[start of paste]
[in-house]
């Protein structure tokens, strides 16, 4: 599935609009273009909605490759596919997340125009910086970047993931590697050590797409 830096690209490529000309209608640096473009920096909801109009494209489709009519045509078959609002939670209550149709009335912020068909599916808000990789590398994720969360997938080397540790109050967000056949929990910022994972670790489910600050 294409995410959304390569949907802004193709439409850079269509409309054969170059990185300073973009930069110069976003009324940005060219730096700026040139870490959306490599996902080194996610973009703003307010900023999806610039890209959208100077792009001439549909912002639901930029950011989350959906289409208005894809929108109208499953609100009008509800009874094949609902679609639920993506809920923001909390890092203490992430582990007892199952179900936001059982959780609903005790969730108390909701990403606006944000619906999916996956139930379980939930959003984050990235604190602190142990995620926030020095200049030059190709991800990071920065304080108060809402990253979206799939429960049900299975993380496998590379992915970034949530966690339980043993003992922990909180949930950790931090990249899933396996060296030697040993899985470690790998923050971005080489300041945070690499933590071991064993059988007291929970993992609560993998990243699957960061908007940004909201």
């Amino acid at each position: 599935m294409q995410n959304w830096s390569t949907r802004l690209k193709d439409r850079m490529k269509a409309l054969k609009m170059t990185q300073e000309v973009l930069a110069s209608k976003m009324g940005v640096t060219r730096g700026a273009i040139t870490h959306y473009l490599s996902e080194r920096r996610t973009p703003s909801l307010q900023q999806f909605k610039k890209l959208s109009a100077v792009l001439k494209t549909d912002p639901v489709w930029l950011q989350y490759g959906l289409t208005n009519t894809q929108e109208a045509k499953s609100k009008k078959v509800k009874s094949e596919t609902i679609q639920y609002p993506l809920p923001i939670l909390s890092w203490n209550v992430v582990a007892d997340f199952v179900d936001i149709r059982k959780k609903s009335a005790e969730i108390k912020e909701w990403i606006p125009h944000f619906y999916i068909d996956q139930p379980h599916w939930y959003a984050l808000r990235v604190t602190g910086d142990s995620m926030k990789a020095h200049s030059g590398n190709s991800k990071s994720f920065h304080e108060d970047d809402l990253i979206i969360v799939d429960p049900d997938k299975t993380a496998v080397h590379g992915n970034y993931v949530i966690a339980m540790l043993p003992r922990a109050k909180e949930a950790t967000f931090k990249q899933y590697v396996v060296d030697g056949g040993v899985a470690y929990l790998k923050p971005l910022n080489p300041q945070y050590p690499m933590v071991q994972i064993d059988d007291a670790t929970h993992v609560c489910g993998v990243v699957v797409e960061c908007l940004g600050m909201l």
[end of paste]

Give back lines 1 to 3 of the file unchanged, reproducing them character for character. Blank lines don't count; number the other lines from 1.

[in-house]
């Protein structure tokens, strides 16, 4: 599935609009273009909605490759596919997340125009910086970047993931590697050590797409 830096690209490529000309209608640096473009920096909801109009494209489709009519045509078959609002939670209550149709009335912020068909599916808000990789590398994720969360997938080397540790109050967000056949929990910022994972670790489910600050 294409995410959304390569949907802004193709439409850079269509409309054969170059990185300073973009930069110069976003009324940005060219730096700026040139870490959306490599996902080194996610973009703003307010900023999806610039890209959208100077792009001439549909912002639901930029950011989350959906289409208005894809929108109208499953609100009008509800009874094949609902679609639920993506809920923001909390890092203490992430582990007892199952179900936001059982959780609903005790969730108390909701990403606006944000619906999916996956139930379980939930959003984050990235604190602190142990995620926030020095200049030059190709991800990071920065304080108060809402990253979206799939429960049900299975993380496998590379992915970034949530966690339980043993003992922990909180949930950790931090990249899933396996060296030697040993899985470690790998923050971005080489300041945070690499933590071991064993059988007291929970993992609560993998990243699957960061908007940004909201």
């Amino acid at each position: 599935m294409q995410n959304w830096s390569t949907r802004l690209k193709d439409r850079m490529k269509a409309l054969k609009m170059t990185q300073e000309v973009l930069a110069s209608k976003m009324g940005v640096t060219r730096g700026a273009i040139t870490h959306y473009l490599s996902e080194r920096r996610t973009p703003s909801l307010q900023q999806f909605k610039k890209l959208s109009a100077v792009l001439k494209t549909d912002p639901v489709w930029l950011q989350y490759g959906l289409t208005n009519t894809q929108e109208a045509k499953s609100k009008k078959v509800k009874s094949e596919t609902i679609q639920y609002p993506l809920p923001i939670l909390s890092w203490n209550v992430v582990a007892d997340f199952v179900d936001i149709r059982k959780k609903s009335a005790e969730i108390k912020e909701w990403i606006p125009h944000f619906y999916i068909d996956q139930p379980h599916w939930y959003a984050l808000r990235v604190t602190g910086d142990s995620m926030k990789a020095h200049s030059g590398n190709s991800k990071s994720f920065h304080e108060d970047d809402l990253i979206i969360v799939d429960p049900d997938k299975t993380a496998v080397h590379g992915n970034y993931v949530i966690a339980m540790l043993p003992r922990a109050k909180e949930a950790t967000f931090k990249q899933y590697v396996v060296d030697g056949g040993v899985a470690y929990l790998k923050p971005l910022n080489p300041q945070y050590p690499m933590v071991q994972i064993d059988d007291a670790t929970h993992v609560c489910g993998v990243v699957v797409e960061c908007l940004g600050m909201l």